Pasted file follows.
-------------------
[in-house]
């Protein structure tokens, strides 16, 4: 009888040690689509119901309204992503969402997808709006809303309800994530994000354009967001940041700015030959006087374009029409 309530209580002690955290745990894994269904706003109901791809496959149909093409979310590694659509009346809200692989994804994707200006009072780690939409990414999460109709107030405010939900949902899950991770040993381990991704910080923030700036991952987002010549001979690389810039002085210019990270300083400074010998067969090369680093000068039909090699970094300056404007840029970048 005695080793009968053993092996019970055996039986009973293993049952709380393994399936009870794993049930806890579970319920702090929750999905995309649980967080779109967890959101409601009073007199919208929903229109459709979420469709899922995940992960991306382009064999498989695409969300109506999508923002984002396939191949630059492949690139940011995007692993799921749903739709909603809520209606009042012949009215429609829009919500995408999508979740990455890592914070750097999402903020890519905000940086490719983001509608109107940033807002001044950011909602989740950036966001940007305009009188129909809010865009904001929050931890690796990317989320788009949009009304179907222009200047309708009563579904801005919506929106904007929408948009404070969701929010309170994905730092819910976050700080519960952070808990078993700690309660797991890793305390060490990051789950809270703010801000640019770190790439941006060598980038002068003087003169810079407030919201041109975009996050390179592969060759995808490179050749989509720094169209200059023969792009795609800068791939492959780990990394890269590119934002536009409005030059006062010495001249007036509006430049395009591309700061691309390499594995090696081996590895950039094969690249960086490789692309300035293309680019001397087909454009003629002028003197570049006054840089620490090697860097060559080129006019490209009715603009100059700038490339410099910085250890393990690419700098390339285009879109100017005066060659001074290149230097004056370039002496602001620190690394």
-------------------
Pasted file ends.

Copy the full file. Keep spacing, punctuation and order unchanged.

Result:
[in-house]
């Protein structure tokens, strides 16, 4: 009888040690689509119901309204992503969402997808709006809303309800994530994000354009967001940041700015030959006087374009029409 309530209580002690955290745990894994269904706003109901791809496959149909093409979310590694659509009346809200692989994804994707200006009072780690939409990414999460109709107030405010939900949902899950991770040993381990991704910080923030700036991952987002010549001979690389810039002085210019990270300083400074010998067969090369680093000068039909090699970094300056404007840029970048 005695080793009968053993092996019970055996039986009973293993049952709380393994399936009870794993049930806890579970319920702090929750999905995309649980967080779109967890959101409601009073007199919208929903229109459709979420469709899922995940992960991306382009064999498989695409969300109506999508923002984002396939191949630059492949690139940011995007692993799921749903739709909603809520209606009042012949009215429609829009919500995408999508979740990455890592914070750097999402903020890519905000940086490719983001509608109107940033807002001044950011909602989740950036966001940007305009009188129909809010865009904001929050931890690796990317989320788009949009009304179907222009200047309708009563579904801005919506929106904007929408948009404070969701929010309170994905730092819910976050700080519960952070808990078993700690309660797991890793305390060490990051789950809270703010801000640019770190790439941006060598980038002068003087003169810079407030919201041109975009996050390179592969060759995808490179050749989509720094169209200059023969792009795609800068791939492959780990990394890269590119934002536009409005030059006062010495001249007036509006430049395009591309700061691309390499594995090696081996590895950039094969690249960086490789692309300035293309680019001397087909454009003629002028003197570049006054840089620490090697860097060559080129006019490209009715603009100059700038490339410099910085250890393990690419700098390339285009879109100017005066060659001074290149230097004056370039002496602001620190690394």